Monday, February 27, 2012

Lady Alice Apples


     I used to be known for my long red hair. As in "Go ask the woman with the long red hair; you can't miss her." Now, I'm known for apple consumption. :-) Yesterday at the grocery store, the clerk saw me, smiled, and said "You are the lady that likes new apples, right?"


     According to the Rainier Fruit Company's website, The Lady Alice variety was named after the company founder's mother, Alice, who was instrumental in the successful growth of Rainier Fruit. It was discovered by chance on a farm near Gleed, Washington in 1978; the result of a grower accidentally cutting an apple tree with his farm equipment - a disc from this plow hit at the bottom of a red delicious tree. The tree send out another branch which did not look like the rest of the tree. The fruit it would go on to produce was also very different than a red delicious. This new variety was thus created by accident, so the actual parents of this apple are a mystery. Upon looking at the apple it has some yellow patches that look like a Golden Delicious.Over the next 25 years, steps were taken to preserve and propagate the chance seedling's distinctive characteristics.

     The Lady Alice is a dense, crisp fruit with a delicious apple cider like juice to it. It has a remarkable sweet/tart taste that is perfect for snacking. I found I liked the Lady Alice best of all the new apple varietals I've tried this year. I enjoyed it cut up with a little almond butter, and I also enjoyed just eating it plain out of hand.I've not baked with it yet, but have plans to experiment with some as a baked dessert.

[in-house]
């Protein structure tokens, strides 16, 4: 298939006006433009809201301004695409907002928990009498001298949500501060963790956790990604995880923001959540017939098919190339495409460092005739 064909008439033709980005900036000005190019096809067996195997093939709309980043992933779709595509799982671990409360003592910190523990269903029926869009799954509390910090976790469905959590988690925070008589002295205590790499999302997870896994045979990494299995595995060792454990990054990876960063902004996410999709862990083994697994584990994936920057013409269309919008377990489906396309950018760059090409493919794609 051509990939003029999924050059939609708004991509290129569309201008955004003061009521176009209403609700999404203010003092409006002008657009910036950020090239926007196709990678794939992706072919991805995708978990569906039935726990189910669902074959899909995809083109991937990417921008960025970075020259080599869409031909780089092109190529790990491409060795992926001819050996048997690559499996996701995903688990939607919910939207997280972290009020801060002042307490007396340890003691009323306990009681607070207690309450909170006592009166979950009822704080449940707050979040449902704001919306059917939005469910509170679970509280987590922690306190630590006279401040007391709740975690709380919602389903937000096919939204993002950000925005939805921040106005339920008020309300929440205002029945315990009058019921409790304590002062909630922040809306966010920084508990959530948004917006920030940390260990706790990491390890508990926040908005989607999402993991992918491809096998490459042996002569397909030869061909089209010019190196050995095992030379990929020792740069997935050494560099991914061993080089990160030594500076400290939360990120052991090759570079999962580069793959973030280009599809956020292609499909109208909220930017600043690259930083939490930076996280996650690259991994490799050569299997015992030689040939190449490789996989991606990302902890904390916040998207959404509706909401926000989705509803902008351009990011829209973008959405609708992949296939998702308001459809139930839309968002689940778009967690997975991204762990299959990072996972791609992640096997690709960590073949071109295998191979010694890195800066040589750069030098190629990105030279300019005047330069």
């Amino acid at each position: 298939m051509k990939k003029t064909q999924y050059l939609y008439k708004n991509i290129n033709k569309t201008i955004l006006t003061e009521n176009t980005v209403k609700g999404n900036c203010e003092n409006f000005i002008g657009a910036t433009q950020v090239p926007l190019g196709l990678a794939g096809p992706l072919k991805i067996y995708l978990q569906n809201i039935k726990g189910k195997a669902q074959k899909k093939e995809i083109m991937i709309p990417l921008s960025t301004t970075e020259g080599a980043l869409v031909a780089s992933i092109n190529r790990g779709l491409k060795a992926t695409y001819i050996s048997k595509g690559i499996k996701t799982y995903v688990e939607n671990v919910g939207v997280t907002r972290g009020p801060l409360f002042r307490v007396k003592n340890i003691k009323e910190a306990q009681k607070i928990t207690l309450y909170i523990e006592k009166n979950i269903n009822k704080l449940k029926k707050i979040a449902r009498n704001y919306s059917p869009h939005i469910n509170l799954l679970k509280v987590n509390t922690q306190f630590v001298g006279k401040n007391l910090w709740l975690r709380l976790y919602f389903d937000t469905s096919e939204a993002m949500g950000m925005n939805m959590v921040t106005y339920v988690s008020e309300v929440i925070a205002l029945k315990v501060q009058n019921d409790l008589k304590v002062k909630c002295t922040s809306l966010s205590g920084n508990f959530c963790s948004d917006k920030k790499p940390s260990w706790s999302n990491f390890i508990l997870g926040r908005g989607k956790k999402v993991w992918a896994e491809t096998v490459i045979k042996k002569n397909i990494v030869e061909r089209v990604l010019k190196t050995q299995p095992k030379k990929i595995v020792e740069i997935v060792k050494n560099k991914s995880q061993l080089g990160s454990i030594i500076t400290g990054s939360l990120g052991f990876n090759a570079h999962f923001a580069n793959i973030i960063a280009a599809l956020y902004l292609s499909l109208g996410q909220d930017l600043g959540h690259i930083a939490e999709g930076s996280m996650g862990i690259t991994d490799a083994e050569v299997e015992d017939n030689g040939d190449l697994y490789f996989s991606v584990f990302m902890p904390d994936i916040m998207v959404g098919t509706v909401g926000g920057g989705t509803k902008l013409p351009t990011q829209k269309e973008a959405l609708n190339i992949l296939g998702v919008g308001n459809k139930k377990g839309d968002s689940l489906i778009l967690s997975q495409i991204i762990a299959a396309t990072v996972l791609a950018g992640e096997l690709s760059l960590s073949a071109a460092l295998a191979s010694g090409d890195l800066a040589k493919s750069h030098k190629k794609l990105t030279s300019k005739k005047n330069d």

Unlike many apple varieties, the Lady Alice is slow to brown when cut – making it perfect for salads and fruit trays. The Lady Alice can also be used in a variety of cooking and baking recipes. Its heirloom-like flesh ( meaning dense )  helps it retain its texture when heated at high temperatures.

     Of all the various apple reports I've posted in the past 6 months, I can't recommend the Lady Alice more highly. It is crisp and sweet, but not as crisp and sweet as a Honeycrisp.  It is juicy, but not as juicy as the Junami. I loved Sonya apple - and now I've got another variety to add to the "must buy" list: The Lady Alice.